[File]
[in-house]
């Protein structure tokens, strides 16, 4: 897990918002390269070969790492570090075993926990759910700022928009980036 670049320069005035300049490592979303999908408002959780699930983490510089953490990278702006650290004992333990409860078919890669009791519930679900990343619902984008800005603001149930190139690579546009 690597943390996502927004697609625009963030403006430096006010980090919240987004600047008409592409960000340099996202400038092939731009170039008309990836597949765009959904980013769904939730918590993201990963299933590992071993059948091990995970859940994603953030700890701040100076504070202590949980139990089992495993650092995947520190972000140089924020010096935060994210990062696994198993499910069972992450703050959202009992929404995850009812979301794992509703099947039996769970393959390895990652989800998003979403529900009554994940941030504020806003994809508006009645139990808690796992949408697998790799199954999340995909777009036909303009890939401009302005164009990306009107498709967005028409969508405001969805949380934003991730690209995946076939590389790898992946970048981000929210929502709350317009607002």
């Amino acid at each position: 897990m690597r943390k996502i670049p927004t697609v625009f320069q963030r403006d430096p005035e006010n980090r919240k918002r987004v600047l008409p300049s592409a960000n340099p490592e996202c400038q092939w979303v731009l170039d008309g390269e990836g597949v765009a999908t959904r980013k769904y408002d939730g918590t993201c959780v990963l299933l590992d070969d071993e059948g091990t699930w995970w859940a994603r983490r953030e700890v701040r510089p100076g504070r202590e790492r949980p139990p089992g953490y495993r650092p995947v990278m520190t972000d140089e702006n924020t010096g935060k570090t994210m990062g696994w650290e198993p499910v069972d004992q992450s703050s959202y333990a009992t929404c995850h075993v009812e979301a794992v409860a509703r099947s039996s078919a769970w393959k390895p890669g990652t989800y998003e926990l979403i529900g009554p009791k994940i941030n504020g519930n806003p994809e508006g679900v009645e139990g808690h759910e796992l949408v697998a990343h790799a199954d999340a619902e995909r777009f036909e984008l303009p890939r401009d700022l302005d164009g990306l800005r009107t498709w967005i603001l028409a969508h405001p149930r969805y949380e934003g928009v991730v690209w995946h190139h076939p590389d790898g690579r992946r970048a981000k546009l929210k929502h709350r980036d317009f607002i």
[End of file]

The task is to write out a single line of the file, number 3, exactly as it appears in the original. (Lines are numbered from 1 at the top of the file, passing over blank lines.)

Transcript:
């Amino acid at each position: 897990m690597r943390k996502i670049p927004t697609v625009f320069q963030r403006d430096p005035e006010n980090r919240k918002r987004v600047l008409p300049s592409a960000n340099p490592e996202c400038q092939w979303v731009l170039d008309g390269e990836g597949v765009a999908t959904r980013k769904y408002d939730g918590t993201c959780v990963l299933l590992d070969d071993e059948g091990t699930w995970w859940a994603r983490r953030e700890v701040r510089p100076g504070r202590e790492r949980p139990p089992g953490y495993r650092p995947v990278m520190t972000d140089e702006n924020t010096g935060k570090t994210m990062g696994w650290e198993p499910v069972d004992q992450s703050s959202y333990a009992t929404c995850h075993v009812e979301a794992v409860a509703r099947s039996s078919a769970w393959k390895p890669g990652t989800y998003e926990l979403i529900g009554p009791k994940i941030n504020g519930n806003p994809e508006g679900v009645e139990g808690h759910e796992l949408v697998a990343h790799a199954d999340a619902e995909r777009f036909e984008l303009p890939r401009d700022l302005d164009g990306l800005r009107t498709w967005i603001l028409a969508h405001p149930r969805y949380e934003g928009v991730v690209w995946h190139h076939p590389d790898g690579r992946r970048a981000k546009l929210k929502h709350r980036d317009f607002i």